California Business Owner's Duty to Protect From Third Parties Criminal Conduct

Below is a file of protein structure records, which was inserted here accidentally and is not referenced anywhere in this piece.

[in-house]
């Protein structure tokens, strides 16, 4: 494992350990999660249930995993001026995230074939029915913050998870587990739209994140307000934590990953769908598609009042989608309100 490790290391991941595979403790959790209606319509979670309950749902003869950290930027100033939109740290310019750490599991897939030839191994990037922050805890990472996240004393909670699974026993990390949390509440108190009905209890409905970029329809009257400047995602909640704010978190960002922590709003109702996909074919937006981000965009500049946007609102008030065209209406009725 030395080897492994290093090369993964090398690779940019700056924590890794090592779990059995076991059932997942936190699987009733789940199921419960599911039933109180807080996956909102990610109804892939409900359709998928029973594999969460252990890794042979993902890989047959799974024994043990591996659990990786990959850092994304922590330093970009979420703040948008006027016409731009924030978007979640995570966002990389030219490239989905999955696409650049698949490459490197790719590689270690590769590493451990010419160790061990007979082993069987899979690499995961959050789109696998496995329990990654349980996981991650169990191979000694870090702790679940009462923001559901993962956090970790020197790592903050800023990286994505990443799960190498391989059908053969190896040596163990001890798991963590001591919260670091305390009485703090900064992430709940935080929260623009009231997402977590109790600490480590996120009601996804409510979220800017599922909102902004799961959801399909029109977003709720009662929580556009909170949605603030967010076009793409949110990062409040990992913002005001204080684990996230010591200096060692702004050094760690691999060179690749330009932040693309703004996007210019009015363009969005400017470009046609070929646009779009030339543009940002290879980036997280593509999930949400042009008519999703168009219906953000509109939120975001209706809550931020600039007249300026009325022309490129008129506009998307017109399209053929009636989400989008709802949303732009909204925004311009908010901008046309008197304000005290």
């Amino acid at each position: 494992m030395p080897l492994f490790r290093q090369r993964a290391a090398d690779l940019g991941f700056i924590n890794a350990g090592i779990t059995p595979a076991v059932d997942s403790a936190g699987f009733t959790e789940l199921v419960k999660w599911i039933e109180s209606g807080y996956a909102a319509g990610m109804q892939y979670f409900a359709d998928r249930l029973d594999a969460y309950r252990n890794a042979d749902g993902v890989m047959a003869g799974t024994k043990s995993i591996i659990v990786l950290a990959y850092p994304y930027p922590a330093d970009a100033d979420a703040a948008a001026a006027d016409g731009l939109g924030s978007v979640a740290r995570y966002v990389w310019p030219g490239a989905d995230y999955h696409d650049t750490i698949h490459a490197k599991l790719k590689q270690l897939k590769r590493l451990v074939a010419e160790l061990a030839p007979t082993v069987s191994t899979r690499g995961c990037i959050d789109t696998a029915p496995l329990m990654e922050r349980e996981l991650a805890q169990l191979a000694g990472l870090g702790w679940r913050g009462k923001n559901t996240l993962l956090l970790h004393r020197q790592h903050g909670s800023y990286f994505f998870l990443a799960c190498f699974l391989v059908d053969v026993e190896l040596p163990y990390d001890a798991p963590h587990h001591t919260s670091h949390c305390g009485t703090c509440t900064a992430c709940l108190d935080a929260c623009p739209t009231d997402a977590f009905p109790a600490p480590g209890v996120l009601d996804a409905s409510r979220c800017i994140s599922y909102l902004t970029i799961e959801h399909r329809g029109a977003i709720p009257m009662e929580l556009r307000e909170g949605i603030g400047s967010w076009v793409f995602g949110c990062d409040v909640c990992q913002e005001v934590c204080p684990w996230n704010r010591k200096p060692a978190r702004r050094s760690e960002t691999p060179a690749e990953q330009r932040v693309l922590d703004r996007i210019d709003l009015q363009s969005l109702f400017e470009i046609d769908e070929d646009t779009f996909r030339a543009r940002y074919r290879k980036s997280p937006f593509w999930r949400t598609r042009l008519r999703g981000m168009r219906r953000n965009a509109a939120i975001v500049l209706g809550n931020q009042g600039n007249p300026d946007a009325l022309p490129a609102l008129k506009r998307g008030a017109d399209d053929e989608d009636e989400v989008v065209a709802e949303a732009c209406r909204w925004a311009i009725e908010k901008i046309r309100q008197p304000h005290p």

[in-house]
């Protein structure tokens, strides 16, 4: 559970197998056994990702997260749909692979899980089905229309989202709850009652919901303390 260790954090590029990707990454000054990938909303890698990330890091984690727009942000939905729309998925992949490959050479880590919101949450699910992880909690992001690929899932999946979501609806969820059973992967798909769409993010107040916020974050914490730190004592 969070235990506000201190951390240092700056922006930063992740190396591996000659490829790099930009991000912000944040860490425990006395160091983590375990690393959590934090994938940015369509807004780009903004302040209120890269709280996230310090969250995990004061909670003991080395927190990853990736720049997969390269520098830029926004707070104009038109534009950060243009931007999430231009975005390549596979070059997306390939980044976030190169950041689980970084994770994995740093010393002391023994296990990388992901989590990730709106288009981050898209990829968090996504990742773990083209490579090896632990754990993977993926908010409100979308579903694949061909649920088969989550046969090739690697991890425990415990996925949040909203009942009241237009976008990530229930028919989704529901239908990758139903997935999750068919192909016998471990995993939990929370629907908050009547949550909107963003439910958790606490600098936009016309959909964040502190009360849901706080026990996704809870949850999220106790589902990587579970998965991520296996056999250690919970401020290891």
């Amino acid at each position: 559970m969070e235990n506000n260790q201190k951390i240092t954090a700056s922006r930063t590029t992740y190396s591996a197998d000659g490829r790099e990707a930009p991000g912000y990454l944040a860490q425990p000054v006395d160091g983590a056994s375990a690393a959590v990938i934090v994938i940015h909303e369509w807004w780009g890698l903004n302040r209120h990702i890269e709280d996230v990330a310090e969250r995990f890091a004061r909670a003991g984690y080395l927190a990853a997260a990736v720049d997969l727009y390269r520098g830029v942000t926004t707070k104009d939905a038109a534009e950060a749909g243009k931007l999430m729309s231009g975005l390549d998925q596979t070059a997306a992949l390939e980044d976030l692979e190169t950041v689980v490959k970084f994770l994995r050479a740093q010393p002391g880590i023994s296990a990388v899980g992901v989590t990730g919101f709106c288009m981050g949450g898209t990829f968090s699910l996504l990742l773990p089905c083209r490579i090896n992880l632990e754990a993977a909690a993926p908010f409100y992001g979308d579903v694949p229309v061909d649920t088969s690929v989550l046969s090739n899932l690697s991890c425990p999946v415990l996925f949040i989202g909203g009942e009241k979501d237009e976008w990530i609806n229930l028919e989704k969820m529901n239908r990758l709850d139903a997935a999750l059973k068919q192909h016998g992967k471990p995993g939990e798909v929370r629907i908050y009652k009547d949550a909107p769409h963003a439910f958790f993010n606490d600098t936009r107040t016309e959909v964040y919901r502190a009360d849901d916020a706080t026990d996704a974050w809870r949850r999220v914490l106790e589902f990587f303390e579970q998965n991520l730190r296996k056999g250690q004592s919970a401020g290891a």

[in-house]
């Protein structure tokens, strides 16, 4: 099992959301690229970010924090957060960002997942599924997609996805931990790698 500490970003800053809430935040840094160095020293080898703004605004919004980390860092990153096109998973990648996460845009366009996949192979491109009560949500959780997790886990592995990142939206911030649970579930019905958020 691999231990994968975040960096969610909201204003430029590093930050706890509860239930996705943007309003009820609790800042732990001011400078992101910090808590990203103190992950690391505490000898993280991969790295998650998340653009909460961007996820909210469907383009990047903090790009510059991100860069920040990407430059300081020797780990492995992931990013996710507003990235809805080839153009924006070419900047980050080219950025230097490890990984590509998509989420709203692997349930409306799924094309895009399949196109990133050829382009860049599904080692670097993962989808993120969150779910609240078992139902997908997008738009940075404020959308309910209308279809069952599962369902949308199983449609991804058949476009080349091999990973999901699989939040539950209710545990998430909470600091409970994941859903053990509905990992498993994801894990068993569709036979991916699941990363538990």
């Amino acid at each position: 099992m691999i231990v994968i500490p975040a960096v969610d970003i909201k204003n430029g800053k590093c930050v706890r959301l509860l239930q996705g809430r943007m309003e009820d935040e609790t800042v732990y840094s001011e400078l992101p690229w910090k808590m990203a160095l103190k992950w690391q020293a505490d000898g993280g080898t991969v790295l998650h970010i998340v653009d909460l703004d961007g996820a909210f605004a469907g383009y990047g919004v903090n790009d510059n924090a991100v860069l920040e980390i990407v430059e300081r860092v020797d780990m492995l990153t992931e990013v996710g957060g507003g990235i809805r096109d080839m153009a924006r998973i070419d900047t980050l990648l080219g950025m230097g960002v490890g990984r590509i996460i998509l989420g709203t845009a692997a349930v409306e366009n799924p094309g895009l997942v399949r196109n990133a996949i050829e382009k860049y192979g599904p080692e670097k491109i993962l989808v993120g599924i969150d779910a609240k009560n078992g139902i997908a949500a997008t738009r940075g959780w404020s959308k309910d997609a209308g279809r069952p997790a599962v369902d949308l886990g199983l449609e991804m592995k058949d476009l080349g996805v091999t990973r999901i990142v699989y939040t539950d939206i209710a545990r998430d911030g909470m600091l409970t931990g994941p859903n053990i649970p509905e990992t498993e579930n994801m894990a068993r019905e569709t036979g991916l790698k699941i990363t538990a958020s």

Do Business Owner's Have a Duty To Protect Its Patrons? As a general matter, there is no duty to protect others from the criminal conduct of third parties. (Delgado v. Trax Bar & Grill (2005) 36 Cal.4th 224, 235; see Tarasoff v. Regents of University of California (1976) 17 Cal.3d 425, 435.) Nonetheless, it is now well established that "business proprietors such as shopping centers, restaurants, and bars owe a duty to their patrons to maintain their premises in a reasonably safe condition, and that this duty includes an obligation to undertake 'reasonable steps to secure common areas against foreseeable criminal acts of third parties that are likely to occur in the absence of such precautionary measures.'" (Delgado, at p. 229; accord, Morris v. De La Torre, supra, 36 Cal.4th at p. 264; Ann M. v. Pacific Plaza Shopping Center (1993) 6 Cal.4th 666, 674 disapproved on another ground in Reid v. Google, Inc. (2010) Cal.4th This expanded duty of business owners to protect their patrons and invitees from foreseeable criminal acts is based on the "special relationship" the owner has to its customers. (See Morris v. De La Torre, supra, 36 Cal.4th at p. 269 "a defendant may owe an affirmative duty to protect another from the conduct of third parties, or to assist another who has been attacked by third parties, if he or she has a 'special relationship' with the other person".) "California decisions long have recognized, under the special relationship doctrine, that a proprietor who services intoxicating drinks to customers for consumption on the premises must 'exercise reasonable care to protect his patrons from injury at the hands of fellow guests.'" (Delgado, supra, 36 Cal.4th at p. 241.) However, a business owner has no duty to protect patrons from criminal conduct that does not take place on its own premises or in areas within its control: "A defendant cannot be held liable for the defective or dangerous condition of property which it did not own, possess, or control. Where the absence of ownership, possession, or control has been unequivocally established, summary judgment is proper." (Isaacs v. Huntington Memorial Hospital (1985) 38 Cal.3d 112, 134.)